Rep. Jim Jordan (R-Ohio) said Thursday on Fox News’ “The Ingraham Angle” that the internal Department of Justice report recommending that Andrew McCabe be fired said the former FBI deputy director lied four times about making unauthorized media disclosures.
Attorney General Jeff Sessions fired McCabe just before his retirement was set to kick in, earlier in March, upon the recommendation of the FBI’s Office of Professional Responsibility (OPR). Jordan and House Freedom Caucus Chairman Mark Meadows (R-N.C.) reviewed the materials that said the OPR found that McCabe lied four times.
“We do know about Andrew McCabe, that he didn’t lie just once. He lied four times,” Jordan said. “He lied to [former FBI Director] James Comey, he lied to the Office of Professional Responsibility, and he lied twice under oath to the inspector general.”
“It wasn’t once, it wasn’t twice — it wasn’t even three times. Four times he lied about leaking information to The Wall Street Journal about the FBI,” Jordan added.
Meadows noted that the report’s findings aren’t “about politics” at all, even though Democratic lawmakers and media members often portray GOP lawmakers’ concerns about the Justice Department’s and FBI’s integrity as such.
“Everyone is saying, ‘Oh, this is political in nature.’ But when you read the report, you see that it’s not political because under oath, and certainly with the investigation, it was a real problem,” Meadows said.
Meadows and Jordan spoke just hours after Sessions announced that there wouldn’t be a second special counsel appointed to investigate the FBI’s conduct, the Clinton Foundation, or the Uranium One scandal.
Several GOP lawmakers, including Meadows and Jordan, have repeatedly called for the second special counsel. Instead, Sessions said that he had appointed U.S. attorney John Huber from Utah to head investigations into those issues.
Sessions said in a letter to Senate Committee on the Judiciary Chairman Chuck Grassley (R-Iowa), House Committee on the Judiciary Chairman Bob Goodlatte (R-Va.), and House Committee on Oversight and Government Reform Chairman Trey Gowdy (R-S.C.) that special counsels are “reserved for use in only the most ‘extraordinary circumstances,'” citing U.S. Code.
“Attorney General Sessions just talked about ‘extraordinary circumstances.’ Well, how much more extraordinary do you have to be when you fire the central player in the investigation?” Meadows said, referring to McCabe. “That’s one critical component. And so we need to have this special counsel. I disagree with the attorney general.”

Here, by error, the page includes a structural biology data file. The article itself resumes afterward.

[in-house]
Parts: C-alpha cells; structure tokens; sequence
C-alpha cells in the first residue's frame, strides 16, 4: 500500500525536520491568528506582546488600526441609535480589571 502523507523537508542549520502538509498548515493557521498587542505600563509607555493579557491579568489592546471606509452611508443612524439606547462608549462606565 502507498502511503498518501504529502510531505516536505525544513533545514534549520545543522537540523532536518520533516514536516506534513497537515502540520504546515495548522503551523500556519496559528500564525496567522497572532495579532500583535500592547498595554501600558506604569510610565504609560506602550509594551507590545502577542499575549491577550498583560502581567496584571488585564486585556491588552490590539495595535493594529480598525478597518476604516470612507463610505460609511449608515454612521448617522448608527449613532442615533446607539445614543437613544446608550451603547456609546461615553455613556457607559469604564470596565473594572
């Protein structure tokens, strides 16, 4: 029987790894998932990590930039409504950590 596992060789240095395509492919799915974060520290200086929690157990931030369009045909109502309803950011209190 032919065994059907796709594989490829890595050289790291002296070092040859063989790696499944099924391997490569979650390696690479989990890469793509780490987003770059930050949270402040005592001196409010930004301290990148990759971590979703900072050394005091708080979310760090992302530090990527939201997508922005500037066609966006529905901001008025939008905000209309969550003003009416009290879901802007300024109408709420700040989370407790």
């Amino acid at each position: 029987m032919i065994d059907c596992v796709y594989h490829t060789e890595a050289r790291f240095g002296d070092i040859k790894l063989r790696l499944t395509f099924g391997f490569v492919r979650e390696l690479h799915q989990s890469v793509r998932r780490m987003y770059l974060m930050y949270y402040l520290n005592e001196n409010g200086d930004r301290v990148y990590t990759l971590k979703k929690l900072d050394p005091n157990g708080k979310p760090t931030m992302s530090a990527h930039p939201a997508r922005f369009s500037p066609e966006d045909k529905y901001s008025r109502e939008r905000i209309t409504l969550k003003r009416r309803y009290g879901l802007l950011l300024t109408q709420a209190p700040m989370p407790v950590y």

Goodlatte recently subpoenaed 1.2 million DOJ documents regarding the FBI’s investigation into 2016 Democratic presidential nominee Hillary Clinton’s use of a private email server and address to conduct official government business as secretary of state from 2009 to 2013. Meadows noted that “this Department of Justice” under Sessions “is not complying with the subpoena and with the oversight responsibility that we have in Congress.”
“And so for the attorney general to suggest that there is not enough ‘there there’ is just extremely disappointing,” Meadows said. “We’re putting the pieces of the puzzle together. But the DOJ [is] keeping some of the pieces from us.”
Jordan accused the Justice Department of “trying to hide information from us.”
“James Comey’s been fired. Deputy Director Andrew McCabe has been fired. Jim Baker, former chief counsel at the FBI, has been demoted and reassigned. Peter Strzok, former deputy head of counterintelligence, has been demoted and reassigned. And Lisa Page, former FBI counsel, has been demoted and reassigned,” Jordan said.
“If those aren’t ‘extraordinary circumstances’ warranting a second special counsel, I don’t know what the heck is … I mean, tell me some fact pattern that would then, Mr. Sessions,” Jordan continued. “So I don’t know why the attorney general just keeps postponing this.”
Meadows told host Laura Ingraham that he believed Sessions is “being poorly served.”
“When I’ve had conversations with him and the deputy attorney general, it’s almost like they have a set of talking points that they go to. But the facts don’t support those talking points,” Meadows said. “I would suggest that both of them need to look at the fine details of this. And when they do, they will come to the same conclusion that Jim and I have come to — [that] it’s time for a special counsel.”